Up to 100 Romanians are to quit Northern Ireland after a series of racist attacks, it was revealed today.
Twenty-five have already left and another 75 are planning to return home, Stormont minister Margaret Ritchie disclosed. Air fares are being paid out of an emergency fund.
Just 17 who were caught up in the violence in Belfast last week, when families were offered temporary accommodation, have decided to stay on.
Ms Ritchie, the minister for social development, said she deeply regretted the decision by the Romanians to leave.
She said: "We are not a racist society, but it's now time we took a serious look at ourselves. There is now an urgency and an imperative to build a shared society.
"We live apart. We are educated apart, and therefore it is no surprise that this is a them and us attitude. We have to work to challenge that attitude. There must be total respect for political, religious and ethnic differences."
Details of the evacuation emerged just hours after a church which offered sanctuary to the 100 Romanians when they fled their homes was attacked overnight.
The windows of City Church in University Avenue, south Belfast, were smashed by stone-throwers.
Pastor Malcolm Morgan discovered the damage when he arrived this morning.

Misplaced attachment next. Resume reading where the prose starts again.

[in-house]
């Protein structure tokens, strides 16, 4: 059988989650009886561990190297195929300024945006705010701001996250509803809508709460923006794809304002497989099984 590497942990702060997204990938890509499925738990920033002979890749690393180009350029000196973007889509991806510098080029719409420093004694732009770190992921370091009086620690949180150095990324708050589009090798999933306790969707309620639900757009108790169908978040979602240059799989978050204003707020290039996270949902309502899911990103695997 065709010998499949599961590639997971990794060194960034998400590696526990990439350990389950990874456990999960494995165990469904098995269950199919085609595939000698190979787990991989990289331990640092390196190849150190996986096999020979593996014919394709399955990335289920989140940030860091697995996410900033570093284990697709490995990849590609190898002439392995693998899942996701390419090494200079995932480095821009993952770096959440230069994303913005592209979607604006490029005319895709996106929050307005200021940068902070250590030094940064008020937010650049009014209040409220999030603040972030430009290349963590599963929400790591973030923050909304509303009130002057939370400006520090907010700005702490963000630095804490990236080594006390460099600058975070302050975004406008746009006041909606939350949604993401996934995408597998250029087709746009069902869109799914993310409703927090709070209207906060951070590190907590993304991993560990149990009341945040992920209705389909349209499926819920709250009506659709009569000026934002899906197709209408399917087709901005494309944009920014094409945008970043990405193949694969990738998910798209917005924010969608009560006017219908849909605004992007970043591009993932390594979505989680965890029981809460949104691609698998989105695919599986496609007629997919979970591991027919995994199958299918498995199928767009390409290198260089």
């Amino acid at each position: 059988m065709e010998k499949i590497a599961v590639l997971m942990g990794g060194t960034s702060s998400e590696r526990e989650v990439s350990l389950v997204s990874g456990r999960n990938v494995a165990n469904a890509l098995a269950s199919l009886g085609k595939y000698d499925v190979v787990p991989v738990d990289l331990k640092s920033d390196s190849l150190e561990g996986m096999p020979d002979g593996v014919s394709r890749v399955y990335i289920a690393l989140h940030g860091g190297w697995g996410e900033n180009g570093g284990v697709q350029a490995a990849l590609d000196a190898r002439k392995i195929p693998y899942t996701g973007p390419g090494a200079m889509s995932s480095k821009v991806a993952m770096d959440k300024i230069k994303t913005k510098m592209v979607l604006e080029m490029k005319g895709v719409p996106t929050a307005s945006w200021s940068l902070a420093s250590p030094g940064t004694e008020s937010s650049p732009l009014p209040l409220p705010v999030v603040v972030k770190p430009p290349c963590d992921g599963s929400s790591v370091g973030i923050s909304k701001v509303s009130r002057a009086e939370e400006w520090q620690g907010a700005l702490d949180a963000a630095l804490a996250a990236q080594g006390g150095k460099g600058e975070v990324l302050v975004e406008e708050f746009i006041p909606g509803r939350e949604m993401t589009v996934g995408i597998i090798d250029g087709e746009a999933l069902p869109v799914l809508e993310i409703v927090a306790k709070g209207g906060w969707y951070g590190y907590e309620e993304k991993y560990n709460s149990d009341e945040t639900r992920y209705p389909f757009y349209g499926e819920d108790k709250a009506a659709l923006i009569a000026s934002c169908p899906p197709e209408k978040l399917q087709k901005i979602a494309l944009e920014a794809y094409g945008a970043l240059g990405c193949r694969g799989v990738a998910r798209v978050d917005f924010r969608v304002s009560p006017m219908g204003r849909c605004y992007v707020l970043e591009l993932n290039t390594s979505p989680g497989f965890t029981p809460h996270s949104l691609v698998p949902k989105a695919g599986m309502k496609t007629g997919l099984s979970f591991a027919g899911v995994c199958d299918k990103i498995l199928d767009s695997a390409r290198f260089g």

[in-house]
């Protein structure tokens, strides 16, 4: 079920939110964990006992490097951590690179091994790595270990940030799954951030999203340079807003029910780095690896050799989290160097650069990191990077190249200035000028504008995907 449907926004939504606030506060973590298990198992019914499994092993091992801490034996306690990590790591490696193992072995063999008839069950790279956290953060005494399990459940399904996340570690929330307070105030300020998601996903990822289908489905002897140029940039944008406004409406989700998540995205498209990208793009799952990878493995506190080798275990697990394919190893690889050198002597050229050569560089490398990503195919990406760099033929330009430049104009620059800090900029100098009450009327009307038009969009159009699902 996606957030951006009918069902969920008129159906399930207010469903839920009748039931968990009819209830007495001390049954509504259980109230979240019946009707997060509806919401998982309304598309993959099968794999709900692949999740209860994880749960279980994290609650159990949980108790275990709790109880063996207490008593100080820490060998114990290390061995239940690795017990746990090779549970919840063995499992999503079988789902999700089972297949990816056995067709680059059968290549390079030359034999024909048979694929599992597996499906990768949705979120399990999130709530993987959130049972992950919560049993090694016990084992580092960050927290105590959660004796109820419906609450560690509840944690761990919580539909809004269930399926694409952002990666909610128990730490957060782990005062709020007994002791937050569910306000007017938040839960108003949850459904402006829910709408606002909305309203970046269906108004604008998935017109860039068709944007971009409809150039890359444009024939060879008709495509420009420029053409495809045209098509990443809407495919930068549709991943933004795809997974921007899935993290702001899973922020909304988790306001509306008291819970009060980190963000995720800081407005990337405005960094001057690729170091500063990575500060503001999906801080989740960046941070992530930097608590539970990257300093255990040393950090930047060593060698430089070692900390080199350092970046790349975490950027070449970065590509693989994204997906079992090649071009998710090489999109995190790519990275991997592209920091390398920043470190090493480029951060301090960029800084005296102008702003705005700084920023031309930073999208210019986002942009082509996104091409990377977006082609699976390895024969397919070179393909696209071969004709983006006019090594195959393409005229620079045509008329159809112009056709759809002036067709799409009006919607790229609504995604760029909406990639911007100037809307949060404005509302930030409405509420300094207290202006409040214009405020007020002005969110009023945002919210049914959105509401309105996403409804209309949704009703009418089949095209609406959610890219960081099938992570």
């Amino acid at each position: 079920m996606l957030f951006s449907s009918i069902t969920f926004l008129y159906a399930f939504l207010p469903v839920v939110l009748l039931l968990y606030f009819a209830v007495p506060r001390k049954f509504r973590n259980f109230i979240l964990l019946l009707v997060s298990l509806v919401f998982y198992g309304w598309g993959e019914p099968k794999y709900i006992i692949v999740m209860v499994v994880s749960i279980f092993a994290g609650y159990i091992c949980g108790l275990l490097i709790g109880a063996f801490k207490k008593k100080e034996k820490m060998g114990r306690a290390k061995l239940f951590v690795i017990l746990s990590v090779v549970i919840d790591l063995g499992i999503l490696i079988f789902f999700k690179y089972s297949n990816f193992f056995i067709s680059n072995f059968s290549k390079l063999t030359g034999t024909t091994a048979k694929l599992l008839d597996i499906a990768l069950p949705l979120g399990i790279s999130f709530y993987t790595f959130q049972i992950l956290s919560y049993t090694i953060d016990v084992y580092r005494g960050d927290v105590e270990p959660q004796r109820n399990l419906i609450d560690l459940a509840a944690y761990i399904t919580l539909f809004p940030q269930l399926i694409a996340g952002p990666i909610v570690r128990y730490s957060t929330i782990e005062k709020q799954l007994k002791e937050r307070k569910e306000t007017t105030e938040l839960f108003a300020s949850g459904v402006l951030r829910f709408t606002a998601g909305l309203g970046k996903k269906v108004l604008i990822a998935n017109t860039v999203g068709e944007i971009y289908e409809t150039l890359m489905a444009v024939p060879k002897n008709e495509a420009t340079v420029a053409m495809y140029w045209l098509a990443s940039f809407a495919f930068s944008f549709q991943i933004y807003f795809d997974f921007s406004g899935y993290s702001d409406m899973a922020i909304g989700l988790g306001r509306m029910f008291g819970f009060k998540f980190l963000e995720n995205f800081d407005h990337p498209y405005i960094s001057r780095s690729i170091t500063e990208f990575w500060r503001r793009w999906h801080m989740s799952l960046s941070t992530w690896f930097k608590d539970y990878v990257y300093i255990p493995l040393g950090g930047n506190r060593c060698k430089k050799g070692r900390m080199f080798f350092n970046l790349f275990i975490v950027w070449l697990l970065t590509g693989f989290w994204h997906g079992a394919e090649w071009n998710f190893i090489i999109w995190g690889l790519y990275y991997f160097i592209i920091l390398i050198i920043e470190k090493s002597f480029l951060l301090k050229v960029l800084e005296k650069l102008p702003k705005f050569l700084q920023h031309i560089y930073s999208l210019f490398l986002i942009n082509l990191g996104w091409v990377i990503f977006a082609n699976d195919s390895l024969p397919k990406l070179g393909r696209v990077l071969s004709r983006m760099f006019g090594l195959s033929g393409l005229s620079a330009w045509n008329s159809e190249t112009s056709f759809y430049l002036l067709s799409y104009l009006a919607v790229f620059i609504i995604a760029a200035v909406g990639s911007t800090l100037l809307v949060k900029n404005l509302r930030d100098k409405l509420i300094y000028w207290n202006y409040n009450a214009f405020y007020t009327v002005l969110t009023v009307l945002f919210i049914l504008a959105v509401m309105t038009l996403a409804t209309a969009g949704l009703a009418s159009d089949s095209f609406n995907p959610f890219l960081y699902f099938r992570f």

He said: "I arrived at 7am and found several windows smashed at the front of our church and the main door windows smashed.
"There were stones lying scattered on the floor inside and outside and obviously broken glass all around."
Mr Morgan said the church had never been attacked in such a way before but added that it was only speculation that it was connected to the help the church gave to the 22 Romanian families.
"It would be easy to conclude that it was someone who did not like our work with the Romanians, but that is only guesswork.
"If it is, I think that is very sad. We had nothing but positive comments all last week - so many emails and local folk thanking us - so it was quite a surprise this morning," he said.
He said he did not regret what he had done for the migrant workers.
"Absolutely not. I was just thrilled we, as a church, were able to respond last week and we would do the same tomorrow."
The Romanians - 115 people, including 49 children - spent a night in the church hall before being found temporary accommodation in student homes left empty for the summer holidays.
They fled their homes after a series of racist attacks.
The Police Service of Northern Ireland said they were investigating the attack on the church and appealed for information.
A number of items were taken away for examination, said a spokeswoman, who said a motive was being investigated.
Meanwhile, a 21-year-old man was due to appear in court later today charged with intimidating Romanians.
The suspect is also accused of provocative behaviour during disturbances earlier this month which saw the migrants flee their homes in south Belfast.
Politicians have appealed for unity and the Romanian ambassador visited Belfast last week in a sign of solidarity with the displaced.